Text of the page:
Study validates new test for bacterial vs viral infections

December 1, 2017

A novel assay for distinguishing bacterial from viral infections significantly outperformed routine laboratory parameters and biomarkers in a study using serum remnants from children suspected to have acute infection.

A novel assay for distinguishing bacterial from viral infections significantly outperformed routine laboratory parameters and biomarkers in a study using serum remnants from children suspected to have acute infection.

The assay integrates measurements of 3 blood-borne host proteins: a novel viral-induced host protein, tumor necrosis factor-related apoptosis-inducing ligand (TRAIL); interferon y-induced protein-10 (IP-10); and the traditional bacterial-induced C-reactive protein (CRP). The serum samples were collected at 5 pediatric emergency departments and 2 wards (in Switzerland and Israel) from children aged 3 months to 18 years with fever of at least 100.4°F and symptoms lasting 7 days or less.

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The study group included 361 children, of whom 229 were diagnosed with a viral infection, 68 with a bacterial infection, and 54 with infection of an indeterminate etiology. Of this study group, the assay classified 209 patients (58%) with a viral outcome, 99 patients (27%) with a bacterial outcome, and the remaining 53 patients (15%) with an equivocal outcome. This represents a sensitivity of 93.8% (the assay generated 4 false negatives for bacterial infection) and a specificity of 89.9% (it generated 21 false positives). The study group included 6 patients with serious bacterial infection and bacteremia, all of whom the assay correctly classified.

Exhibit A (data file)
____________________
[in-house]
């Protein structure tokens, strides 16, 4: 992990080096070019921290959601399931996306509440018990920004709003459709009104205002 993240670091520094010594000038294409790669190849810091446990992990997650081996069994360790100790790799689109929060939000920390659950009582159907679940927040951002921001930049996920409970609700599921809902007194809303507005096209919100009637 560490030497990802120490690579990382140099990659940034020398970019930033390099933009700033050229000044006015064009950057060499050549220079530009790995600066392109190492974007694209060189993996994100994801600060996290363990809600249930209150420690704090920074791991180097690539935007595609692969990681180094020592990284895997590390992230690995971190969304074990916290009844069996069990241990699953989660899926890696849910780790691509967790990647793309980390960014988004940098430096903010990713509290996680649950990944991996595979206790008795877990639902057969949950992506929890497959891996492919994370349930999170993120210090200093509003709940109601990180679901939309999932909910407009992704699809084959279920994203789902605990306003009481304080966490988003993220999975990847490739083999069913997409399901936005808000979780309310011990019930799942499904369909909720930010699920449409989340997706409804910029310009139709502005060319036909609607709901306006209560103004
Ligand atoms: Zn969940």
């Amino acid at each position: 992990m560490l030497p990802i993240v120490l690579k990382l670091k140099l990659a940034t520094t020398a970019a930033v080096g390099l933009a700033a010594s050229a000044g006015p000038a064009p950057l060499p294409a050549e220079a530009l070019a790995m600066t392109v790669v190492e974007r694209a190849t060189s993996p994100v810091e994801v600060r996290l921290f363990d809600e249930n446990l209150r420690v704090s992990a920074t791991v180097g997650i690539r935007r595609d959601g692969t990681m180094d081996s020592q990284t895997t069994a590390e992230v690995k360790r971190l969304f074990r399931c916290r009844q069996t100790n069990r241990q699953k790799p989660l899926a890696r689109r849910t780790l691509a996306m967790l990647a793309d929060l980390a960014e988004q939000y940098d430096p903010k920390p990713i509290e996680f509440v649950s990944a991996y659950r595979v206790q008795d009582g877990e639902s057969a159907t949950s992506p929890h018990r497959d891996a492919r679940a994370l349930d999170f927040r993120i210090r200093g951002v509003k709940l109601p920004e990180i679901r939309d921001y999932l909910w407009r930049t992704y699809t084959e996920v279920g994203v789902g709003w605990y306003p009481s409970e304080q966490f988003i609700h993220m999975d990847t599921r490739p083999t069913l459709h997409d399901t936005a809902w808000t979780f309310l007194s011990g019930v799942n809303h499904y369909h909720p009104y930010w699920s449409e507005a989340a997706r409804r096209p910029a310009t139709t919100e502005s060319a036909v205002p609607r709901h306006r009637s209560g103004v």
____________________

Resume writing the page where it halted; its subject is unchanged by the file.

The assay outperformed white blood cell count and demonstrated significantly improved sensitivity and comparable specificity to absolute neutrophil count. It also showed comparable sensitivity and significantly improved specificity compared with the biomarker CRP alone and significantly improved sensitivity and specificity compared with procalcitonin. In addition, this test panel performed consistently across a wide range of patient subgroups, including various ages and clinical syndromes, regardless of time from symptom onset and receipt of antibiotics up to 48 hours before testing (Srugo I, et al. Pediatrics. 2017;140[4]:e20163453).

Thoughts from Dr. Burke

The perfect test(s) for differentiating fever caused by viral versus bacterial infection is the holy grail of pediatrics. The search has included white blood cell count, absolute neutrophil count, CRP, and procalcitonin-each new candidate with better sensitivity and specificity than the last. This panel of 1 old (CRP) and 2 new (TRAIL, IP-10) proteins outperforms its predecessors in sensitivity and specificity. It has an additional real-life advantage of remaining accurate even in children who have been previously treated with antibiotics. Watch for further development with more rapid turnaround and increased availability of this novel diagnostic tool. This may be the one!